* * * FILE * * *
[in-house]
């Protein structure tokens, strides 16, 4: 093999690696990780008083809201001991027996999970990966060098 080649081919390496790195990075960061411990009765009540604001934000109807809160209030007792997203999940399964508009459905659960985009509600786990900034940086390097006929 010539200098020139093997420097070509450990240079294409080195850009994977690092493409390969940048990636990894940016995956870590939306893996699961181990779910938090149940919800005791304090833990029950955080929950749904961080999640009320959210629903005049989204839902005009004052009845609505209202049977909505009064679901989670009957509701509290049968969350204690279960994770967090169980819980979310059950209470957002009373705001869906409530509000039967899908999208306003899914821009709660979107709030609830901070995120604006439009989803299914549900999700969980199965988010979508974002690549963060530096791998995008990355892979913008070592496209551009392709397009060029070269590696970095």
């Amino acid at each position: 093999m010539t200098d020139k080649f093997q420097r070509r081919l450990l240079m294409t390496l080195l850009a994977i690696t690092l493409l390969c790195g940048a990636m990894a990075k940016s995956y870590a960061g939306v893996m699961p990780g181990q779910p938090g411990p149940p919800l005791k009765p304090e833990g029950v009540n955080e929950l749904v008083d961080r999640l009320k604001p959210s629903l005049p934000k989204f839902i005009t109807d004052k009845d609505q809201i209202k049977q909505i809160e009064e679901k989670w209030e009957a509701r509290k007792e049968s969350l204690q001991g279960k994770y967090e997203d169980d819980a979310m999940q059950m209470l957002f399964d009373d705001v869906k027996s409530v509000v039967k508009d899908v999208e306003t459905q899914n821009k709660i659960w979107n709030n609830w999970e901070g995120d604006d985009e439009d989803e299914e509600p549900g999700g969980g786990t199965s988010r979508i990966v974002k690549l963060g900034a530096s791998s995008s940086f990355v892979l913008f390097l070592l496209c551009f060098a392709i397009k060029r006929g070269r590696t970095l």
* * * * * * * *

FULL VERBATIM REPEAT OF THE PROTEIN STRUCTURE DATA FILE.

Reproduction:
[in-house]
């Protein structure tokens, strides 16, 4: 093999690696990780008083809201001991027996999970990966060098 080649081919390496790195990075960061411990009765009540604001934000109807809160209030007792997203999940399964508009459905659960985009509600786990900034940086390097006929 010539200098020139093997420097070509450990240079294409080195850009994977690092493409390969940048990636990894940016995956870590939306893996699961181990779910938090149940919800005791304090833990029950955080929950749904961080999640009320959210629903005049989204839902005009004052009845609505209202049977909505009064679901989670009957509701509290049968969350204690279960994770967090169980819980979310059950209470957002009373705001869906409530509000039967899908999208306003899914821009709660979107709030609830901070995120604006439009989803299914549900999700969980199965988010979508974002690549963060530096791998995008990355892979913008070592496209551009392709397009060029070269590696970095």
């Amino acid at each position: 093999m010539t200098d020139k080649f093997q420097r070509r081919l450990l240079m294409t390496l080195l850009a994977i690696t690092l493409l390969c790195g940048a990636m990894a990075k940016s995956y870590a960061g939306v893996m699961p990780g181990q779910p938090g411990p149940p919800l005791k009765p304090e833990g029950v009540n955080e929950l749904v008083d961080r999640l009320k604001p959210s629903l005049p934000k989204f839902i005009t109807d004052k009845d609505q809201i209202k049977q909505i809160e009064e679901k989670w209030e009957a509701r509290k007792e049968s969350l204690q001991g279960k994770y967090e997203d169980d819980a979310m999940q059950m209470l957002f399964d009373d705001v869906k027996s409530v509000v039967k508009d899908v999208e306003t459905q899914n821009k709660i659960w979107n709030n609830w999970e901070g995120d604006d985009e439009d989803e299914e509600p549900g999700g969980g786990t199965s988010r979508i990966v974002k690549l963060g900034a530096s791998s995008s940086f990355v892979l913008f390097l070592l496209c551009f060098a392709i397009k060029r006929g070269r590696t970095l």